Seven new worlds

Ken Tapping, March 8th, 2017

In the sky this week…

  • Mars and Venus lie in the Southwest after sunset.
  • Venus is very bright.
  • Mars, redder and fainter, lies to its left.
  • Jupiter rises around 10pm and Saturn in the early hours.
  • The Moon will be Full on the 12th.

The main over-coffee discussion subject among astronomers for the last few days has been the discovery of a star system with at least seven more-or-less Earth-sized planets. Moreover, at least three of them are at the right distance from their star to have surface temperatures that would allow liquid water. Since this is an essential ingredient for life as we know it, we have a particular interest in worlds where there might be lakes, rivers and oceans. To have liquid water an atmosphere is needed too, and in an atmosphere we can have a water cycle, with clouds and rain. Most of the planets we have found have been gas giants like Jupiter and Saturn, because they are easier to detect. However the searches are now coming up with planets that are more Earth-like.

This particular star and planet system has been named TRAPPIST-1, after “The Transiting Planets and Planetesimals Small Telescope” in Chile. In 2016, researchers using TRAPPIST announced they had discovered three planets in that system. A number of telescopes, including the Spitzer Space Telescope confirmed two of the planets and then went on to discover another five, so we have a system with at least seven planets. Three may qualify as Earthlike; the others are more marginal. This system is only 40 light years away, which in cosmic terms is on our doorstep.

Every star has a so-called habitable zone; the range of distances from a star where liquid water might exist on the surface of a planet. Bright stars have broad habitable zones, located at a good distance. For dimmer stars the zone lies closer in and is narrower. Therefore, planets are less likely to lie in the habitable zones of dim stars. However, bright stars consume their fuel more rapidly and may end up burning out in too short a time for life to develop and evolve. Some really bright stars shine for only a few million years before blowing themselves up. The earliest signs of life yet found on Earth date from about a billion years after our world formed. Average yellow dwarf stars like the Sun will last maybe ten billion years. Red dwarf stars are very stingy with their fuel consumption, so although they are not very bright, they can keep shining for a very long time, tens of billions of years. Any planets in their habitable zones will have lots of time to develop life and have it evolve to advanced forms. The dwarf star in the TRAPPIST-1 system is exceptionally dim, so dim its rate of fuel consumption is low even by red dwarf standards. It glows dull red in the skies of its planets, which huddle closer to their star than does Mercury, the closest planet to our Sun.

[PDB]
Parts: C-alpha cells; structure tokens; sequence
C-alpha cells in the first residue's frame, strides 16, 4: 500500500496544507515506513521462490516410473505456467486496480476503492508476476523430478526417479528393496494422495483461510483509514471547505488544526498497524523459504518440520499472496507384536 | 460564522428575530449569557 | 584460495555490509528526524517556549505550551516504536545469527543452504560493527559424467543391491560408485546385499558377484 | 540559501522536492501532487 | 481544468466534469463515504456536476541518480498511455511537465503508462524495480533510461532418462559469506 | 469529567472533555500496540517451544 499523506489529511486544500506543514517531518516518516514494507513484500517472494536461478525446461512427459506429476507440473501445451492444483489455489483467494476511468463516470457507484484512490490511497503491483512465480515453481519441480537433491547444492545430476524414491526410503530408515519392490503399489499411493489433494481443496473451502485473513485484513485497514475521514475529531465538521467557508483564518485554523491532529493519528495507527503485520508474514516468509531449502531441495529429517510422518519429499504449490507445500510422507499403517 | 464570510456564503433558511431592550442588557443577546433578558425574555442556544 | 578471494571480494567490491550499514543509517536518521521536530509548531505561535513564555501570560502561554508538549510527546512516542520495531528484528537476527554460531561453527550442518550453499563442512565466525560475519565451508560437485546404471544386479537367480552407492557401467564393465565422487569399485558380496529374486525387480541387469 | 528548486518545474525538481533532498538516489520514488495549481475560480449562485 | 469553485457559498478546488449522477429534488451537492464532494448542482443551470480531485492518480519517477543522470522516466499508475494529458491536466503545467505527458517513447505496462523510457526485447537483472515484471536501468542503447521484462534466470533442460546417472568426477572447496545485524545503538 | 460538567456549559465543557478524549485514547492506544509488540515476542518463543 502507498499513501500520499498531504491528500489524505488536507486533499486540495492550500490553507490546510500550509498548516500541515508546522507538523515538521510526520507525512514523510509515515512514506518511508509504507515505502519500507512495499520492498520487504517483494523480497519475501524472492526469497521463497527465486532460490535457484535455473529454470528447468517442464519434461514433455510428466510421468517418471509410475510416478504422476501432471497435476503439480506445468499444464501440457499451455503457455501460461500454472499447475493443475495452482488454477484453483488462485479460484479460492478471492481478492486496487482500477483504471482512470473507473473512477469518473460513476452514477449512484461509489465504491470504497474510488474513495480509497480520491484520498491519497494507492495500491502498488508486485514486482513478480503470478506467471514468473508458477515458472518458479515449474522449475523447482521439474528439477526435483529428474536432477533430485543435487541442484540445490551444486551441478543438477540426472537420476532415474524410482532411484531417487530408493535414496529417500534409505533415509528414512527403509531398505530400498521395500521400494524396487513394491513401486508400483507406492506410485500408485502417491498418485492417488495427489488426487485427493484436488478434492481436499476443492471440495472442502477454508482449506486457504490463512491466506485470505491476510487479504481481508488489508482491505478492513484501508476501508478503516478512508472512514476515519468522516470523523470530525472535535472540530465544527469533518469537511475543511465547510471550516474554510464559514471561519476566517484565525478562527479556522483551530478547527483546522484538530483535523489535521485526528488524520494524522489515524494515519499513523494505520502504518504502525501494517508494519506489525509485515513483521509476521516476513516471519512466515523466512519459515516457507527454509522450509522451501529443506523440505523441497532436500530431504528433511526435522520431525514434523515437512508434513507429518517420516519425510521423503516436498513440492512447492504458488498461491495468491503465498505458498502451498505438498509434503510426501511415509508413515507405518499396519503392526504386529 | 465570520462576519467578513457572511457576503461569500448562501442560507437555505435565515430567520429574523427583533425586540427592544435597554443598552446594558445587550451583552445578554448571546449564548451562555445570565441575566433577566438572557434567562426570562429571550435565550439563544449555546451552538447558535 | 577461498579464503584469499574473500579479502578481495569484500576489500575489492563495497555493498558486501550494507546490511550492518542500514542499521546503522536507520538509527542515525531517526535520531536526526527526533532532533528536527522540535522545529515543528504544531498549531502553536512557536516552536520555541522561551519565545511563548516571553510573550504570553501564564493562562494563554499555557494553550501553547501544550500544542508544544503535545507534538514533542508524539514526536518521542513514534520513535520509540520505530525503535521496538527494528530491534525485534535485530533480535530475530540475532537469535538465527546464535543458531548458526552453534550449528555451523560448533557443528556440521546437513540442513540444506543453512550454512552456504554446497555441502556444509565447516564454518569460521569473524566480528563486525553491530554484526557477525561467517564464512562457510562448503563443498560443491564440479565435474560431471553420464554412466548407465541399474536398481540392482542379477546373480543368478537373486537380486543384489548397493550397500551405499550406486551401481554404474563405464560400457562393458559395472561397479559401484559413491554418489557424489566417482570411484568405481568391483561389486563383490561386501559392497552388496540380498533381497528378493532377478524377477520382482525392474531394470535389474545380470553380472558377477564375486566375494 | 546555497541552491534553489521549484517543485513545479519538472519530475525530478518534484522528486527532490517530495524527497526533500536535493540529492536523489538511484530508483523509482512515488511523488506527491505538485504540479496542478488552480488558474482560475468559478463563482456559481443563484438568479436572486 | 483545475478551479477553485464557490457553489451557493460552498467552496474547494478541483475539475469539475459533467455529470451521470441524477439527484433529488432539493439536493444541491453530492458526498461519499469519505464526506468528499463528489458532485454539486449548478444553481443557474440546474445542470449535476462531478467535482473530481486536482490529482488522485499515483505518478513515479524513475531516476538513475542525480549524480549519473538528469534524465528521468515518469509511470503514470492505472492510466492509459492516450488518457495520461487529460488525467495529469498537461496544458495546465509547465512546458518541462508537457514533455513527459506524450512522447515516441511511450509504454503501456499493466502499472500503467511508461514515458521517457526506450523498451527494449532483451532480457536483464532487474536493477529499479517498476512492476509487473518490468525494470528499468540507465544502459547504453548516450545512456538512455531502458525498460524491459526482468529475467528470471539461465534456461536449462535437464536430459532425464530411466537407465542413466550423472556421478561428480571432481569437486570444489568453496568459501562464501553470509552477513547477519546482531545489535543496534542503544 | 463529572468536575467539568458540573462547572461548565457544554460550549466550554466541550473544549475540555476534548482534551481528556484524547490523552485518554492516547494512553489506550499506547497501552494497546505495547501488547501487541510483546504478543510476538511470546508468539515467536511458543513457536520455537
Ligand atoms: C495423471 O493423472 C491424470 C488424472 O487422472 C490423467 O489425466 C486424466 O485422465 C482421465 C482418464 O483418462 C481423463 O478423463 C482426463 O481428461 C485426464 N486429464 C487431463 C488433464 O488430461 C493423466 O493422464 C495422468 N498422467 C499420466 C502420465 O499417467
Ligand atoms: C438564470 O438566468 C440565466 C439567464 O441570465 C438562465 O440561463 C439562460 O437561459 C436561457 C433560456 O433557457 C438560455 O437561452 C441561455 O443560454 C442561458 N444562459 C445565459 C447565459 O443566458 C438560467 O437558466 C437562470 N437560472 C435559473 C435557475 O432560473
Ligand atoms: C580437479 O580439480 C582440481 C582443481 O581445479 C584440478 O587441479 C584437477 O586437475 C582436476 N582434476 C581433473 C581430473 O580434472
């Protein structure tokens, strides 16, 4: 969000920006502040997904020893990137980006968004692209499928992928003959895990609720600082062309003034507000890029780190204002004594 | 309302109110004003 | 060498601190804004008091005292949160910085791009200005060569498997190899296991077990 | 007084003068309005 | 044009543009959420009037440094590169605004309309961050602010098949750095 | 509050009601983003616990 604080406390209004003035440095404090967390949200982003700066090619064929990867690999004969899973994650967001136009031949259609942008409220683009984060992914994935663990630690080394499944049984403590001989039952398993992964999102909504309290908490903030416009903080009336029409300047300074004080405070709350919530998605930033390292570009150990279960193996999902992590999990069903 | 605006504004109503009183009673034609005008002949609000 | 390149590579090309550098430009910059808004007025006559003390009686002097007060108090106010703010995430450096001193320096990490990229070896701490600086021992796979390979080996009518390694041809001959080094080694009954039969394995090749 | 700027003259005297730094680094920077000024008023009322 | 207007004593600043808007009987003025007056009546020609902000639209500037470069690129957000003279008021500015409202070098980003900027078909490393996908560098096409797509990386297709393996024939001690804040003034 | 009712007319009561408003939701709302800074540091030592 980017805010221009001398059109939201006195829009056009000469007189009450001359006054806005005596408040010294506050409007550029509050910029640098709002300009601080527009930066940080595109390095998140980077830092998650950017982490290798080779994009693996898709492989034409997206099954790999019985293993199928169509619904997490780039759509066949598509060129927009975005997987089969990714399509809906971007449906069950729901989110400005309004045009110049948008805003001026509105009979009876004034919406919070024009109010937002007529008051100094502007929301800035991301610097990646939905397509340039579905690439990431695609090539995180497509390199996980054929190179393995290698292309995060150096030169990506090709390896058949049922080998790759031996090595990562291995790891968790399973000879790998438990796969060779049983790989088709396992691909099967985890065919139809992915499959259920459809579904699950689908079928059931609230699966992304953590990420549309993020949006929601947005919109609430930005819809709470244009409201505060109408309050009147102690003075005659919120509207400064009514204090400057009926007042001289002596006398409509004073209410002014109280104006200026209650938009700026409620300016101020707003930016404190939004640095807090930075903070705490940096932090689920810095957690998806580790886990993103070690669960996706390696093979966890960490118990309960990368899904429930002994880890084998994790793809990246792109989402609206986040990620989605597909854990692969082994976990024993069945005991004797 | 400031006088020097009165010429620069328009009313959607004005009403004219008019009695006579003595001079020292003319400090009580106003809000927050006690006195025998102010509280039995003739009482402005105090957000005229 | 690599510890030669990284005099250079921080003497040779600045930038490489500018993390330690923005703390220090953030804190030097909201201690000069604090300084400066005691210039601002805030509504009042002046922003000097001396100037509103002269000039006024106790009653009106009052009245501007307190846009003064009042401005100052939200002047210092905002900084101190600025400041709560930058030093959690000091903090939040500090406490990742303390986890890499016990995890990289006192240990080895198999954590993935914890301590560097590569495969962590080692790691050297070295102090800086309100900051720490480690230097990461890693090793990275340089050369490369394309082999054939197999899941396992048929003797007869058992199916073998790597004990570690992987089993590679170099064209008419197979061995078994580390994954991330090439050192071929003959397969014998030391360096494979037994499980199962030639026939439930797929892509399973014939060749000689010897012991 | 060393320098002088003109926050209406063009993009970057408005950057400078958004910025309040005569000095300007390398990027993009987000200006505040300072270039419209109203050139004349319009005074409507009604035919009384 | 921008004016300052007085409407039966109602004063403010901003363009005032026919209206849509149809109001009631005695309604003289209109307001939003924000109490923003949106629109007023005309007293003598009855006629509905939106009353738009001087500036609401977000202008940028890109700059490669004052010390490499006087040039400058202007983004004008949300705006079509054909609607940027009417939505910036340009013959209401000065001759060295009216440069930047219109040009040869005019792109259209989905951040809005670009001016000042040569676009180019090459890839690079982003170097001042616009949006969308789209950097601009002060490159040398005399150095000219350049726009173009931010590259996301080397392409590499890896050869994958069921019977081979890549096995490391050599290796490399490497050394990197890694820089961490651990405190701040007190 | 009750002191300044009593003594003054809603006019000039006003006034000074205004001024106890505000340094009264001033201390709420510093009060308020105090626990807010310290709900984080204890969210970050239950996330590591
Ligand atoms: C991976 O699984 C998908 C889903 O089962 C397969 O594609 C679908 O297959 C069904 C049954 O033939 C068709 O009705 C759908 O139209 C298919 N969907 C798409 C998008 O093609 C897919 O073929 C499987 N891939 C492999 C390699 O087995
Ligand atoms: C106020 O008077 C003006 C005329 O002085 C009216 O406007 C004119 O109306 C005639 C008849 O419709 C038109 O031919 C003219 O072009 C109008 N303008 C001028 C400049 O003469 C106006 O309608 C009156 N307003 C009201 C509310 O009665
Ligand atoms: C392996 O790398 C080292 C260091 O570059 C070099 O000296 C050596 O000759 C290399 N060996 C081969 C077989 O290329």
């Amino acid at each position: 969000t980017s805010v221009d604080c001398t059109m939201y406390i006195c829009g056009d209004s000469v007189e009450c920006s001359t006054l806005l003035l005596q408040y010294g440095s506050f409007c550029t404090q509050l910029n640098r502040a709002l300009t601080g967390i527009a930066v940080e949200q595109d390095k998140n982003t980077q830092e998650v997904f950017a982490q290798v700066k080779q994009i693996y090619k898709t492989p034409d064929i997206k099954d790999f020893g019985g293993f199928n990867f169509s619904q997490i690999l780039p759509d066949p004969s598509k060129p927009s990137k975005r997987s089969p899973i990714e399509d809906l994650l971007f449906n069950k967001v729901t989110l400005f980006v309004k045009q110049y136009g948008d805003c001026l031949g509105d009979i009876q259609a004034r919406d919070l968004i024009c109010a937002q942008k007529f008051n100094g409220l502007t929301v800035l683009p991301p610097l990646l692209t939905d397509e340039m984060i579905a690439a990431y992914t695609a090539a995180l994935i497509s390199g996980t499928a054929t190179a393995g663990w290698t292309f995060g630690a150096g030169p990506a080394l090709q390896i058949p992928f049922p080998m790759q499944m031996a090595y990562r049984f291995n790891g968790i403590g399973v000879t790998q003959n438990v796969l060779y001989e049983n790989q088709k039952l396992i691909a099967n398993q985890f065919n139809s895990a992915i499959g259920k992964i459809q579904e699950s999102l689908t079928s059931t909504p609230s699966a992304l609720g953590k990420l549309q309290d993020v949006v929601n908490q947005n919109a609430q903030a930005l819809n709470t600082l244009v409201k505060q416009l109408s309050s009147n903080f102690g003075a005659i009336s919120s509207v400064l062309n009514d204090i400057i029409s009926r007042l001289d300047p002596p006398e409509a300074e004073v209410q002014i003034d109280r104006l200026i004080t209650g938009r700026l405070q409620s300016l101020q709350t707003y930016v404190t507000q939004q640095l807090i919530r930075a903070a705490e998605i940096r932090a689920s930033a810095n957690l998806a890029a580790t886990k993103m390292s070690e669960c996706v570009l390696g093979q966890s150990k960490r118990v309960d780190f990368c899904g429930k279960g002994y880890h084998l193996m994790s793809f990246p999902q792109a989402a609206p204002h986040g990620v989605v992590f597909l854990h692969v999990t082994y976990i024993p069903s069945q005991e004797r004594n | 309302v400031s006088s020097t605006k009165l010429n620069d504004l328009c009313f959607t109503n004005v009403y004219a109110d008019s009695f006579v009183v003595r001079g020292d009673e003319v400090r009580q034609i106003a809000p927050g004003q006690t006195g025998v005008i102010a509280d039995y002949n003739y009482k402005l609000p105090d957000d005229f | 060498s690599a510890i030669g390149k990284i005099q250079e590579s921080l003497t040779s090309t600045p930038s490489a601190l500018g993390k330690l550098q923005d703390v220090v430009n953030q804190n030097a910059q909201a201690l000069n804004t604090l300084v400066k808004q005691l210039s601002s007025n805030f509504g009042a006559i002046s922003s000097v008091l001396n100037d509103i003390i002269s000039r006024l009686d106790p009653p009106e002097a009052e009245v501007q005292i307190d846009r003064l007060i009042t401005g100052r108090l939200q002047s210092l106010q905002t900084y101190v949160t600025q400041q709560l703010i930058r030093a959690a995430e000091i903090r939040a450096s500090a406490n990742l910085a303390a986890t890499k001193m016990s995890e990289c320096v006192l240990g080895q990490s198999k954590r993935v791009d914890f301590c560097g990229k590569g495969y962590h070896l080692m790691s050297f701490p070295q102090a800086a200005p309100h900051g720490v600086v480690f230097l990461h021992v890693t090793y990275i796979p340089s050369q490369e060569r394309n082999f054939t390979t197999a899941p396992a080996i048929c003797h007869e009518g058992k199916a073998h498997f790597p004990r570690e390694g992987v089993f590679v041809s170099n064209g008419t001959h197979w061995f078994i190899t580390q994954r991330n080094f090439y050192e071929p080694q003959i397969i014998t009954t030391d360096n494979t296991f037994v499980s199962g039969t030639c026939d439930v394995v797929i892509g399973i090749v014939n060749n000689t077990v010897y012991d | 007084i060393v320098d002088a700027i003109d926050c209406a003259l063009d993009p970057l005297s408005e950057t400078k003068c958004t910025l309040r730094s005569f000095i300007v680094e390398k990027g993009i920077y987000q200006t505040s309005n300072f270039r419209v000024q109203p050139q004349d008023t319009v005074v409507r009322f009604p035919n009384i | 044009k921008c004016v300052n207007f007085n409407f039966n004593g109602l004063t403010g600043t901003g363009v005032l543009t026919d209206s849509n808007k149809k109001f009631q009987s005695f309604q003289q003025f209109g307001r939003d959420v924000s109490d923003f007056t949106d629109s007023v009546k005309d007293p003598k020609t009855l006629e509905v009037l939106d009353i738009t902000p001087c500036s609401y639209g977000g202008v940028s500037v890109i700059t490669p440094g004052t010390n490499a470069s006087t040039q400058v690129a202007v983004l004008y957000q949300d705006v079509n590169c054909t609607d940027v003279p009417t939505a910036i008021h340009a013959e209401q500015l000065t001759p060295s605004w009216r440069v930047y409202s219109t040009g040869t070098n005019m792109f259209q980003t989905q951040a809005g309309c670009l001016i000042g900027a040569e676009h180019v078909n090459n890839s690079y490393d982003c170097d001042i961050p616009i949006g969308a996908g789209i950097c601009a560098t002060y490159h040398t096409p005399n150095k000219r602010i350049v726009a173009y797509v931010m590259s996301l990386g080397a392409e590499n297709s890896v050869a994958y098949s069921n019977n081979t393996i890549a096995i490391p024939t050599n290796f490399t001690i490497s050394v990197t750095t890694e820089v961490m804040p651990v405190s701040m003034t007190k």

Life as we know it can only thrive on planets with atmospheres. At this point we don’t know whether any of those planets have them. It is early days yet and the search has only just begun. We can look for atmospheres by analyzing the starlight as the planets move in front of their star. If we detect signatures of molecules, such as carbon dioxide or methane in the light, we know those come from the atmospheres of the planets, because stars are too hot for such molecules to exist. Of course what we would really like to find are highly reactive gases like oxygen. These are so reactive that they vanish quickly from an atmosphere unless continuously topped up. The only process we know that produces large amounts of oxygen is photosynthesis, by plant life. There are other highly-reactive gases that could be part of life processes, such as chlorine. In a way it would be more intriguing to detect that, because then we would be considering lifeforms that are very definitely alien. However, oxygen is more common, and maybe more likely to be a basis for life.

Ken Tapping is an astronomer with the National Research Council's Dominion Radio Astrophysical Observatory, Penticton, BC, V2A 6J9.

Telephone: 250-497-2300
Fax: 250-497-2355
E-mailken.tapping@nrc-cnrc.gc.ca

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